Text: S.1368 — 108th Congress (2003-2004)All Information (Except Text)
Public Law No: 108-368 (10/25/2004)
[108th Congress Public Law 368]
[From the U.S. Government Printing Office]
MARTIN LUTHER KING, JR., AND CORETTA SCOTT KING CONGRESSIONAL GOLD MEDAL
[[Page 118 STAT. 1746]]
Public Law 108-368
To authorize the President to award a gold medal on behalf of the
Congress to Reverend Doctor Martin Luther King, Jr. (posthumously) and
his widow Coretta Scott King in recognition of their contributions to
the Nation on behalf of the civil <<NOTE: Oct. 25, 2004 - [S.
1368]>> rights movement.
Be it enacted by the Senate and House of Representatives of the
United States of America in Congress <<NOTE: 31 USC 5111
SECTION 1. FINDINGS.
Congress finds that--
(1) Reverend Doctor Martin Luther King, Jr. and his widow
Coretta Scott King, as the first family of the civil rights
movement, have distinguished records of public service to the
American people and the international community;
(2) Dr. King preached a doctrine of nonviolent civil
disobedience to combat segregation, discrimination, and racial
(3) Dr. King led the Montgomery bus boycott for 381 days to
protest the arrest of Mrs. Rosa Parks and the segregation of the
bus system of Montgomery, Alabama;
(4) in 1963, Dr. King led the march on Washington, D.C.,
that was followed by his famous address, the ``I Have a Dream''
(5) through his work and reliance on nonviolent protest, Dr.
King was instrumental in the passage of the Civil Rights Act of
1964, and the Voting Rights Act of 1965;
(6) despite efforts to derail his mission, Dr. King acted on
his dream of America and succeeded in making the United States a
(7) Dr. King was assassinated for his beliefs on April 4,
1968, in Memphis, Tennessee;
(8) Mrs. King stepped into the civil rights movement in 1955
during the Montgomery bus boycott, and played an important role
as a leading participant in the American civil rights movement;
(9) while raising 4 children, Mrs. King devoted herself to
working alongside her husband for nonviolent social change and
full civil rights for African Americans;
(10) with a strong educational background in music, Mrs.
King established and performed several Freedom Concerts, which
were well received, and which combined prose and poetry
narration with musical selections to increase awareness and
understanding of the Southern Christian Leadership Conference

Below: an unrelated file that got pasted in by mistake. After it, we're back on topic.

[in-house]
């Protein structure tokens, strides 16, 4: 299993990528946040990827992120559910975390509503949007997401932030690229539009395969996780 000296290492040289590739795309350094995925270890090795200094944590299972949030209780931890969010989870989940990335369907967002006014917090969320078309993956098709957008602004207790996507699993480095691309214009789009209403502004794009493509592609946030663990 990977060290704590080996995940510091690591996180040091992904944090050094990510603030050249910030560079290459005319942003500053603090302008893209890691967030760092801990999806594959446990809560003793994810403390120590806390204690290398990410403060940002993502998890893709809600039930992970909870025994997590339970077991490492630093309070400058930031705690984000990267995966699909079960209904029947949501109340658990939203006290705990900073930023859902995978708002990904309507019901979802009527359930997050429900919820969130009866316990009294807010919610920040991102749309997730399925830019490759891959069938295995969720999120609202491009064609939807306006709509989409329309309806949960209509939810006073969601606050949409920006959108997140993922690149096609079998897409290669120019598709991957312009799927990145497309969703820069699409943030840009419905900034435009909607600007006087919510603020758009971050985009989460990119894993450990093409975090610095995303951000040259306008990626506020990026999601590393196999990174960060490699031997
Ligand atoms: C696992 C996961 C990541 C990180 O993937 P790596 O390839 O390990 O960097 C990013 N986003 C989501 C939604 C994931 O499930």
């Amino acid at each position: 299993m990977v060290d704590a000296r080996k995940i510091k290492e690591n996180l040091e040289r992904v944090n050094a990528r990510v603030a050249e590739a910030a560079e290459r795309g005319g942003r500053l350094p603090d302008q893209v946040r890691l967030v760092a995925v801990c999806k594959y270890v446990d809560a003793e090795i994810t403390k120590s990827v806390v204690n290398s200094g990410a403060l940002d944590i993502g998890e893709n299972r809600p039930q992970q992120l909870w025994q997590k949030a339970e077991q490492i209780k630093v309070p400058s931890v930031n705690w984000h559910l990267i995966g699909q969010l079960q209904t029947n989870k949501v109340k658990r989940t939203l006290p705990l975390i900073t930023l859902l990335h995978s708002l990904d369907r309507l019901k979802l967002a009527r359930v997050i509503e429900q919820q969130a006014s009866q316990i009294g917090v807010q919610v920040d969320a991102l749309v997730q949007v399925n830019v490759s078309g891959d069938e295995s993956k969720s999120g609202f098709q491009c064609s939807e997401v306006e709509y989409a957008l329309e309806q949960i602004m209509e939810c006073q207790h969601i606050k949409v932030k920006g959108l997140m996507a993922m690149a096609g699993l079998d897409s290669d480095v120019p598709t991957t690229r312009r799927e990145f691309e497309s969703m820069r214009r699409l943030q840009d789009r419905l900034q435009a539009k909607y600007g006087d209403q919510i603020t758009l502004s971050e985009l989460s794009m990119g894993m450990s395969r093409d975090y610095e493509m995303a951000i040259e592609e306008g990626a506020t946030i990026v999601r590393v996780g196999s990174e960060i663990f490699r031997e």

(of which Dr. King served as the first president);
[[Page 118 STAT. 1747]]
(11) Mrs. King demonstrated composure in deep sorrow, as she
led the Nation in mourning her husband after his brutal
(12) after the assassination, Mrs. King devoted all of her
time and energy to developing and building the Atlanta-based
Martin Luther King Jr. Center for Nonviolent Social Change
(hereafter referred to as the ``Center'') as an enduring
memorial to her husband's life and his dream of nonviolent
social change and full civil rights for all Americans;
(13) under Mrs. King's guidance and direction, the Center
(14) the Center was the first institution built in honor of
an African American leader;
(15) the Center provides local, national, and international
programs that have trained tens of thousands of people in Dr.
King's philosophy and methods, and claims the largest archive of
the civil rights movement; and
(16) Mrs. King led the massive campaign to establish Dr.
King's birthday as a national holiday, and the holiday is now
celebrated in more than 100 countries.
SEC. 2. CONGRESSIONAL GOLD MEDAL.
(a) Presentation Authorized.-- <<NOTE: President.>> The President is
authorized to present, on behalf of the Congress, a gold medal of
appropriate design to Reverend Doctor Martin Luther King, Jr.
(posthumously) and his widow Coretta Scott King, in recognition of their
service to the Nation.
(b) Design and Striking.--For the purpose of the presentations
referred to in subsection (a), the Secretary of the Treasury shall
strike a gold medal with suitable emblems, devices, and inscriptions, to
be determined by the Secretary.
SEC. 3. DUPLICATE MEDALS.
The Secretary of the Treasury shall strike and sell duplicates in
bronze of the gold medal struck pursuant to section 2, under such
regulations as the Secretary may prescribe, at a price sufficient to
cover the costs of the duplicate medals and the gold medal (including
labor, materials, dies, use of machinery, and overhead expenses).
SEC. 4. NATIONAL MEDALS.
The medals struck under this Act are national medals for purposes of
chapter 51 of title 31, United States Code.
SEC. 5. FUNDING AND PROCEEDS OF SALE.
(a) Authorization.--There is authorized to be charged against the
United States Mint Public Enterprise Fund an amount not to exceed
$30,000 to pay for the cost of the medals authorized by this Act.
[[Page 118 STAT. 1748]]
(b) Proceeds of Sale.--Amounts received from the sale of duplicate
bronze medals under section 3 shall be deposited in the United States
Mint Public Enterprise Fund.
Approved October 25, 2004.
LEGISLATIVE HISTORY--S. 1368:
CONGRESSIONAL RECORD, Vol. 150 (2004):
Sept. 9, considered and passed Senate.
Oct. 8, considered and passed House.